There’s no better time to celebrate television than around the holidays. But you don’t have to wait until December, because the television-watching community celebrates literally any special day, from Chinese New Year to Kwanza, and especially Halloween. [img_assist|nid=33115|title=Zeke the Plumber without a nose.|desc=|link=node|align=right|width=|height=0]
The Halloween Special is a delicate art that has been poked and prodded for longer than TV executives would like you to believe. To pay tribute to their hard work, I have compiled a list of my Top Four Halloween Specials. Get your candy corn ready because this could get messy.
NUMBER 4: Salute Your Shorts‘s “Zeek the Plumber.” In this classic episode at Camp Anawanna, the gang makes a bet with Budnick that they can scare him and use his own campfire story of a plumber without a nose to do the trick. This special still continues to scare me. No nose? Gross.
NUMBER 3: The Cosby Show‘s Halloween episode. No one breaks down the logistics of Halloween quite like Bill Cosby. As usual, Cosby tells us life’s little truths – “Let’s just call Trick-or-Treating what it is – begging!”
NUMBER 2: The Simpsons‘ “Treehouse of Horror” series. Whether you’re a fan or not, you have to give credit to a show that can create nineteen (yes, nineteen) Halloween episodes without getting played out. Number XIX is expected to air on November 2, just in time for Election Day, as it will feature a vignette in which the vote is rigged so Homer is blocked from voting for Obama and his vote turns into one for McCain.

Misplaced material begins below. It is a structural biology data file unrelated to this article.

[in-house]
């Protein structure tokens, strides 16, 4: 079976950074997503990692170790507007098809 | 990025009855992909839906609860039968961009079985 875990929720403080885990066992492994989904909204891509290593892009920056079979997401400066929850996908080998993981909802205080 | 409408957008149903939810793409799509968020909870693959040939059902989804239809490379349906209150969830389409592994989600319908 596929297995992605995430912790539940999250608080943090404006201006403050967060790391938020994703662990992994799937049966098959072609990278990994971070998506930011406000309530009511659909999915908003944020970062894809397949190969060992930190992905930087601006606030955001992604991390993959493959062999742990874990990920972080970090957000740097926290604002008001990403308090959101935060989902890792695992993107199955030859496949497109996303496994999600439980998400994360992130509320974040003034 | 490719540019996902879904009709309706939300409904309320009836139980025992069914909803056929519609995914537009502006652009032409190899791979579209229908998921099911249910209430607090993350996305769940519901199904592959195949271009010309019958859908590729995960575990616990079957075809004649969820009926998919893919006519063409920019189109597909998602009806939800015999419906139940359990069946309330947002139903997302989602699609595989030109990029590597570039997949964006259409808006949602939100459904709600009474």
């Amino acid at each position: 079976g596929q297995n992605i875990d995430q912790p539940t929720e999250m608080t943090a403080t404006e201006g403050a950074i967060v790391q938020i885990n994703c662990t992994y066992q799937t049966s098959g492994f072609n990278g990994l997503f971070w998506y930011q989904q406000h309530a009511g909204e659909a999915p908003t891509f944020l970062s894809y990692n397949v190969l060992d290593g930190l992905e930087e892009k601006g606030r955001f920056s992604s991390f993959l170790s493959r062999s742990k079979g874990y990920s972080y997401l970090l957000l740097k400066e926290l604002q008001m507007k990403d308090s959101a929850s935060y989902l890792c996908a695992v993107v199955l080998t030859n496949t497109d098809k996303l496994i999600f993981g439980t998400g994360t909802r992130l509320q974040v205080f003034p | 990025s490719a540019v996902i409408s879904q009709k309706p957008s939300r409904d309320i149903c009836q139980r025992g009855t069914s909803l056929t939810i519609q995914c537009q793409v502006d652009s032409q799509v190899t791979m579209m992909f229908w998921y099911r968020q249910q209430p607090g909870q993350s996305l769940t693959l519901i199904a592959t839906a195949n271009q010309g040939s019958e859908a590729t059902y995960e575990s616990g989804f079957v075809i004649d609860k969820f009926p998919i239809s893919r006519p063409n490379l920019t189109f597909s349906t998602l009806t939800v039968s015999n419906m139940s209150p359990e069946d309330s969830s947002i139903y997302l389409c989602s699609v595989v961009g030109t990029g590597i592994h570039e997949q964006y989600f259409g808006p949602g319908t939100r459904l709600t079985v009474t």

NUMBER 1: The Peanuts‘ “The Great Pumpkin.” If you’ve seen this Halloween special, then you know that the late, great Charles Schulz can even work a message into the scariest night of the year. Halloween isn’t just about ghouls and ghosts. No! It’s about believing in the supernatural powers of an oversized gourd!
And there you have it. So this year, when you watch whatever The CW’s latest teen drama has cooked up for Halloween shenanigans, remember the classics that will stay with us long after the last jack-o-lantern rots.